Norwegian Air's Irish unit posts near-$60m loss
Norwegian Air International (NAI), the Dublin-based carrier whose efforts to launch flights between Cork and America have been stymied by US officials, posted a $59.7m (€53.4m) loss last year.
Total revenue at the airline, which is a subsidiary of Norwegian Air Shuttle, hit $719m (€644m), according to accounts for the Irish carrier.
That included ticket and ancillary revenue of $577.7m and so-called wet lease revenue of $141.2m.
The airline operates services throughout Europe, and also to Asia. The wet lease revenue is turnover NAI generates from leasing its aircraft and crew to group companies.
The airline received an air operator's certificate from the Irish Aviation Authority in 2014.
But a delay by the United States Department of Transportation in granting NAI a permit to allow it fly to America has sparked a major political row between the US and the European Union.
NAI applied for a permit over two years ago. Earlier this year, the US Department of Transportation signalled it intended to grant the permit. But since then, the process has stalled. It's likely it will be left to the next the US administration to deal with the matter.
Last month, the EU's Transport Commissioner, Violeta Bulc, warned US Secretary of Transportation Anthony Foxx that the failure to issue a permit to NAI could damage plans for the proposed EU-US Transatlantic Trade and Investment Partnership.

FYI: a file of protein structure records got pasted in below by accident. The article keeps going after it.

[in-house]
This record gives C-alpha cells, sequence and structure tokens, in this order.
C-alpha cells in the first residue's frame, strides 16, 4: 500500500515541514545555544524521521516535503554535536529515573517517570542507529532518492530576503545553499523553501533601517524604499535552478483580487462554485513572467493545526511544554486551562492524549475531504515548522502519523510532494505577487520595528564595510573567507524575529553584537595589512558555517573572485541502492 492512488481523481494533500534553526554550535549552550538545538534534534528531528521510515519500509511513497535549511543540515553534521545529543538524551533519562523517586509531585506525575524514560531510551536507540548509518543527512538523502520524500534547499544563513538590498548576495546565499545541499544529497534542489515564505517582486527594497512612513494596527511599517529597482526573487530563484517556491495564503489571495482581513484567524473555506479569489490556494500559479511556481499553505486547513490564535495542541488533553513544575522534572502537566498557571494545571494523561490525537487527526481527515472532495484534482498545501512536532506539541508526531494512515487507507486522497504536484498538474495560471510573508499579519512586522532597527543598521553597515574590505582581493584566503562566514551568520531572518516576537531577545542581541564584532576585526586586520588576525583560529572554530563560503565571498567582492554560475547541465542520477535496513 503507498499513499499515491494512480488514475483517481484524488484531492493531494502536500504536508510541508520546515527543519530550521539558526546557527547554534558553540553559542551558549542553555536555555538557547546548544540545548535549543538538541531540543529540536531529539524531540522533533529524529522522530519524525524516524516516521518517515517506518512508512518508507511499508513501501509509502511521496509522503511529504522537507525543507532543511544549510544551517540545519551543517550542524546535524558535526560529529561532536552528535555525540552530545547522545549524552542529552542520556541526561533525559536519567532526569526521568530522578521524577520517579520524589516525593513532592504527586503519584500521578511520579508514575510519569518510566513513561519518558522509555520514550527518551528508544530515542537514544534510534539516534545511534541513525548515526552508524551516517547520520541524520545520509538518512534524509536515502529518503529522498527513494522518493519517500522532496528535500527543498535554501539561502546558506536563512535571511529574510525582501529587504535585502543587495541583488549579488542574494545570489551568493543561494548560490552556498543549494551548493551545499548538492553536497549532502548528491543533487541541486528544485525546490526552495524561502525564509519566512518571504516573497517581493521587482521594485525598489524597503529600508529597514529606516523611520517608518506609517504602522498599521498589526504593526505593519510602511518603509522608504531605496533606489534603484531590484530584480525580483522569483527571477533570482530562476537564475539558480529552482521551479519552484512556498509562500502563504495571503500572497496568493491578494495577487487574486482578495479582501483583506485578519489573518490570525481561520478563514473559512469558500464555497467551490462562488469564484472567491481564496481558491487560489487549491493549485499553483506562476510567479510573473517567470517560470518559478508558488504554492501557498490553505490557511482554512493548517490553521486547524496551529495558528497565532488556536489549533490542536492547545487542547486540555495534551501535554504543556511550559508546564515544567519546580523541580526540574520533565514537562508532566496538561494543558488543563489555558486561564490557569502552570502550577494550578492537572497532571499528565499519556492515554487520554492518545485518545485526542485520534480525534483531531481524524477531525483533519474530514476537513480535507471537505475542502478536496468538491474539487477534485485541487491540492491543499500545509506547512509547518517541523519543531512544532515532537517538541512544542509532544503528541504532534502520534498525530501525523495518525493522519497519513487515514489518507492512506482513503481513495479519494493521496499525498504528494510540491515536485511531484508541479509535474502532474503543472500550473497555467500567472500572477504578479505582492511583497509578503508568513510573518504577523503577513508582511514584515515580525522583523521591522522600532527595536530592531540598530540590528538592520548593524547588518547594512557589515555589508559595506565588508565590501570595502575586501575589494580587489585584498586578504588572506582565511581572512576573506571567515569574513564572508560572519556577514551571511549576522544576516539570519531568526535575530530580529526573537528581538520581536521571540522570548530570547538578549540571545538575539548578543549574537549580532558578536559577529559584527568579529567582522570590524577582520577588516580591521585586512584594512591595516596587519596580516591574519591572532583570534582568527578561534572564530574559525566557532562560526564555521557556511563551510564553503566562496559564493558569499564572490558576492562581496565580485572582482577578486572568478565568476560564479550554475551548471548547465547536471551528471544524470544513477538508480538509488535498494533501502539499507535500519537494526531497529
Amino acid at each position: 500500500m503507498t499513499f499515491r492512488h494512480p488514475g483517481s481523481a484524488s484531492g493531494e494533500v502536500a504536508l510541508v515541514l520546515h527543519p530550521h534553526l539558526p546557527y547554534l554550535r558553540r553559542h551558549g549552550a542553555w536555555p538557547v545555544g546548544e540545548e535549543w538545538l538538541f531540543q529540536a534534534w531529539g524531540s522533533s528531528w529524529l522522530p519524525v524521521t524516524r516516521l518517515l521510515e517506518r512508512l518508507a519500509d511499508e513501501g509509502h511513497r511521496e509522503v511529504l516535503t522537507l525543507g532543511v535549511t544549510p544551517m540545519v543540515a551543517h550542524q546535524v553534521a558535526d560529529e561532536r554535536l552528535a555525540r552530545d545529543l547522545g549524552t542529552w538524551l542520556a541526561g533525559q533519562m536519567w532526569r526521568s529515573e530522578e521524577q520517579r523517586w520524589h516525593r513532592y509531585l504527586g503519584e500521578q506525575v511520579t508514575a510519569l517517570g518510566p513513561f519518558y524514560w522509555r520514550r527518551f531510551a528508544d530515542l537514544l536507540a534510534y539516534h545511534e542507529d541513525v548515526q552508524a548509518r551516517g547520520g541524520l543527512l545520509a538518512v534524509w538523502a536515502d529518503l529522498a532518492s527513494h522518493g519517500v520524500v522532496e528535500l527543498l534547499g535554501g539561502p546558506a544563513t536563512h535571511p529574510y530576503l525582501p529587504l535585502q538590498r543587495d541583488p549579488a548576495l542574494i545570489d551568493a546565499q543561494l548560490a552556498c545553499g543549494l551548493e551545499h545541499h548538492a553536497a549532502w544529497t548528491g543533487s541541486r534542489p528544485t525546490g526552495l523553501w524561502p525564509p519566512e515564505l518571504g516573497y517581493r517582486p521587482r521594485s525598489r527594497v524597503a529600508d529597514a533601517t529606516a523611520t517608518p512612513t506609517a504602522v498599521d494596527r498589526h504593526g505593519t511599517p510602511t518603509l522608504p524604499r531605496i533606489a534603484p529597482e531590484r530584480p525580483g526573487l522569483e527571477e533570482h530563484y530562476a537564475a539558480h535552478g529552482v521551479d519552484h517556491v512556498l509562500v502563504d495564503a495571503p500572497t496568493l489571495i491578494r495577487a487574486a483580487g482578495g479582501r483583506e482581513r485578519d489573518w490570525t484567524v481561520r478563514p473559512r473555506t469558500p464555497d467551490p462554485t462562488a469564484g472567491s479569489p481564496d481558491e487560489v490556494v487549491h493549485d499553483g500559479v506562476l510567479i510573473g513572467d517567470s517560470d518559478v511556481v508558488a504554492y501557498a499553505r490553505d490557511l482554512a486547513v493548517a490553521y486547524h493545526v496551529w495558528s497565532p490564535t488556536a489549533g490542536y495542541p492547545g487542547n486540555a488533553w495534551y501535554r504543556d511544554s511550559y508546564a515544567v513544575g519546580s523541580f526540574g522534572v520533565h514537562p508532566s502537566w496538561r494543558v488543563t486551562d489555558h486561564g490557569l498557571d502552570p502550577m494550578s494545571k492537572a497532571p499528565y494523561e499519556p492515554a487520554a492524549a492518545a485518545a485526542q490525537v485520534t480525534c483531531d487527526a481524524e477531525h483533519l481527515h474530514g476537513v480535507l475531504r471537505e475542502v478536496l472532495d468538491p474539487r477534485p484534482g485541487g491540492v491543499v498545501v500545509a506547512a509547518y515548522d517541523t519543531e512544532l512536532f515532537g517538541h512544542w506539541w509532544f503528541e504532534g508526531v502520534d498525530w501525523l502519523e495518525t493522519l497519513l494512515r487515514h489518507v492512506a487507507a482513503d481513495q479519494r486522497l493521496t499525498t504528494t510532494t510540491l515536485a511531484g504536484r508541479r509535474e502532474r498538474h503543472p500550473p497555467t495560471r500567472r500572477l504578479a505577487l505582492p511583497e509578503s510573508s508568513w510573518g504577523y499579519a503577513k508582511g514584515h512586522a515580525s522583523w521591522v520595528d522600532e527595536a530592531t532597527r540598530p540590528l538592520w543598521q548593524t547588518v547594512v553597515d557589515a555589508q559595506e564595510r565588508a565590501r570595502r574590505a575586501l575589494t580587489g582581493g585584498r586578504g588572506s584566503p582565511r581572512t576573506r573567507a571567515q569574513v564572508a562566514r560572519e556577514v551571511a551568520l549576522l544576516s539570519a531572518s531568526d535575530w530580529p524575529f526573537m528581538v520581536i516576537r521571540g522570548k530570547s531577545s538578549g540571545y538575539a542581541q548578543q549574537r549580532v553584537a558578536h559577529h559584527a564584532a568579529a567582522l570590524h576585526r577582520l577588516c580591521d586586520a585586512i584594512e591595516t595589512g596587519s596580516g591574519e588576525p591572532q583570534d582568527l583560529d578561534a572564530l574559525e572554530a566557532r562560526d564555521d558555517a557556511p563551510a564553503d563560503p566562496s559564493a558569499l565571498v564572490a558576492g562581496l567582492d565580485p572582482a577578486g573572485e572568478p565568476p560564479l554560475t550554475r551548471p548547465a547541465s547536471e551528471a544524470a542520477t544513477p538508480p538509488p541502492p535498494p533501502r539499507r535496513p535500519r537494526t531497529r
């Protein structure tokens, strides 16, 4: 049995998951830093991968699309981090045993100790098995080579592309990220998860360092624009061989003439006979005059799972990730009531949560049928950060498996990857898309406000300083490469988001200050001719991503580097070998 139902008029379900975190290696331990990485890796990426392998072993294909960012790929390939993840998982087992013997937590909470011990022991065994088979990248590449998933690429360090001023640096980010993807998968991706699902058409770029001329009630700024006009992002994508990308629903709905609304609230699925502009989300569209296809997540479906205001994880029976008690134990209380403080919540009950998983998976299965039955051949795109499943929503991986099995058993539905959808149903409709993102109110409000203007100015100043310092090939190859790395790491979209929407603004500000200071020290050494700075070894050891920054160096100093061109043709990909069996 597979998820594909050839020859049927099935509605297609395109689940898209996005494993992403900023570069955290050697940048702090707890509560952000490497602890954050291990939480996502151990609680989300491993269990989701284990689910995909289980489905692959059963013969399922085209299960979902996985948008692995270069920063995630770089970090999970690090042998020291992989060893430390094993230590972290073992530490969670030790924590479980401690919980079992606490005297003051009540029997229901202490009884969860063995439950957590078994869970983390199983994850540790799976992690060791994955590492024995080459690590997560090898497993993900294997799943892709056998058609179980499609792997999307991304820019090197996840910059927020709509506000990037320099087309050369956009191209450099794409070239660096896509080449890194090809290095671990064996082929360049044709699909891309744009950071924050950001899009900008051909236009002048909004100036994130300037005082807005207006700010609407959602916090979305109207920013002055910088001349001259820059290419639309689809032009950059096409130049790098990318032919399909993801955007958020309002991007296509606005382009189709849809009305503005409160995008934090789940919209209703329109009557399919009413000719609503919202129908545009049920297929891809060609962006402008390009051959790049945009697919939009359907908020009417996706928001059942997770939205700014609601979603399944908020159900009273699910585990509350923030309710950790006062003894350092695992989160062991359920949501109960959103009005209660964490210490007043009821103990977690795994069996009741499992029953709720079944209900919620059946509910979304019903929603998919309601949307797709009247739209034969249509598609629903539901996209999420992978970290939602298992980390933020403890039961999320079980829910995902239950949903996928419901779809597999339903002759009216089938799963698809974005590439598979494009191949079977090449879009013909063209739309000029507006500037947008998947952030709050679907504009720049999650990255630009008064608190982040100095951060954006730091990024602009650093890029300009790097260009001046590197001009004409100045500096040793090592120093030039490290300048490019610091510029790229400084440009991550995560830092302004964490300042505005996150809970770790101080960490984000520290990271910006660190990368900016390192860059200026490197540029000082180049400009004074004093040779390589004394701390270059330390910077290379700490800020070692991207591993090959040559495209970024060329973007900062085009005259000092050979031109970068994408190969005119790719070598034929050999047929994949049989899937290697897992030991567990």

"At a time when closer bilateral ties are being put into question by many sectors of our societies, we should carefully consider the implications that this long and protracted dispute could have," she told Mr Foxx.
NAI has established operations in Dublin to benefit from the Open Skies agreement that exists between the United States and the European Union. It enables any airline based in the EU to fly from any location in the EU to any location in the US, and vice versa.
If it secures a US permit, NAI has said it will launch a low-cost service between Cork and Boston initially, and eventually, another to New York.
US aviation unions claim NAI has based itself in Ireland to circumvent more stringent labour rules in Norway, something that NAI has consistently denied. The Irish Airline Pilots'Association has also opposed NAI's plans to use Ireland as a base to fly to the US from Europe.
The delay by US authorities in issuing NAI a permit has prompted the EU to seek arbitration on the matter.
NAI notes in its accounts that the granting of a permit is thought to be imminent. But the assertion is certainly optimistic.
NAI said that it made a loss last year due to off-off new base set-up costs, as well as aircraft and financing costs, and that it expects to be profitable in future years.
The airline's fuel costs totalled $153.3m last year, while its operational staff costs were $99.2m.
NAI has 50 of its own employees, who work in administrative roles, and hires operational personnel from group companies.
Catering costs totalled $22.5m, while its airport costs were $106.2m.